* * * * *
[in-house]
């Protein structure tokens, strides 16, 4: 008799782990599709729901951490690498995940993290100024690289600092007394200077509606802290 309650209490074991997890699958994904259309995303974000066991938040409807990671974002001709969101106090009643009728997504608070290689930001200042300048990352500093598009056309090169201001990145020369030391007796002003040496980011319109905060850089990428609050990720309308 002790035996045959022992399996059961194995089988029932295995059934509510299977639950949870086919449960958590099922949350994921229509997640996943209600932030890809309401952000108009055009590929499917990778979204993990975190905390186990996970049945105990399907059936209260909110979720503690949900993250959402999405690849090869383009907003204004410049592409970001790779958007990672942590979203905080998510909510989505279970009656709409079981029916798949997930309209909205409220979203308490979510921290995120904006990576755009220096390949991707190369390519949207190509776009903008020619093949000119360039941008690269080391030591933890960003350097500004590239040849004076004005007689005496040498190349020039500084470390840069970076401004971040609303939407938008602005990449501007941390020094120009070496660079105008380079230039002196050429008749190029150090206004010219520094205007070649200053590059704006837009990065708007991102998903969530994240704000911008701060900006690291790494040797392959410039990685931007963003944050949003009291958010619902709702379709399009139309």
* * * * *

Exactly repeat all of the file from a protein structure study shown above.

[in-house]
């Protein structure tokens, strides 16, 4: 008799782990599709729901951490690498995940993290100024690289600092007394200077509606802290 309650209490074991997890699958994904259309995303974000066991938040409807990671974002001709969101106090009643009728997504608070290689930001200042300048990352500093598009056309090169201001990145020369030391007796002003040496980011319109905060850089990428609050990720309308 002790035996045959022992399996059961194995089988029932295995059934509510299977639950949870086919449960958590099922949350994921229509997640996943209600932030890809309401952000108009055009590929499917990778979204993990975190905390186990996970049945105990399907059936209260909110979720503690949900993250959402999405690849090869383009907003204004410049592409970001790779958007990672942590979203905080998510909510989505279970009656709409079981029916798949997930309209909205409220979203308490979510921290995120904006990576755009220096390949991707190369390519949207190509776009903008020619093949000119360039941008690269080391030591933890960003350097500004590239040849004076004005007689005496040498190349020039500084470390840069970076401004971040609303939407938008602005990449501007941390020094120009070496660079105008380079230039002196050429008749190029150090206004010219520094205007070649200053590059704006837009990065708007991102998903969530994240704000911008701060900006690291790494040797392959410039990685931007963003944050949003009291958010619902709702379709399009139309």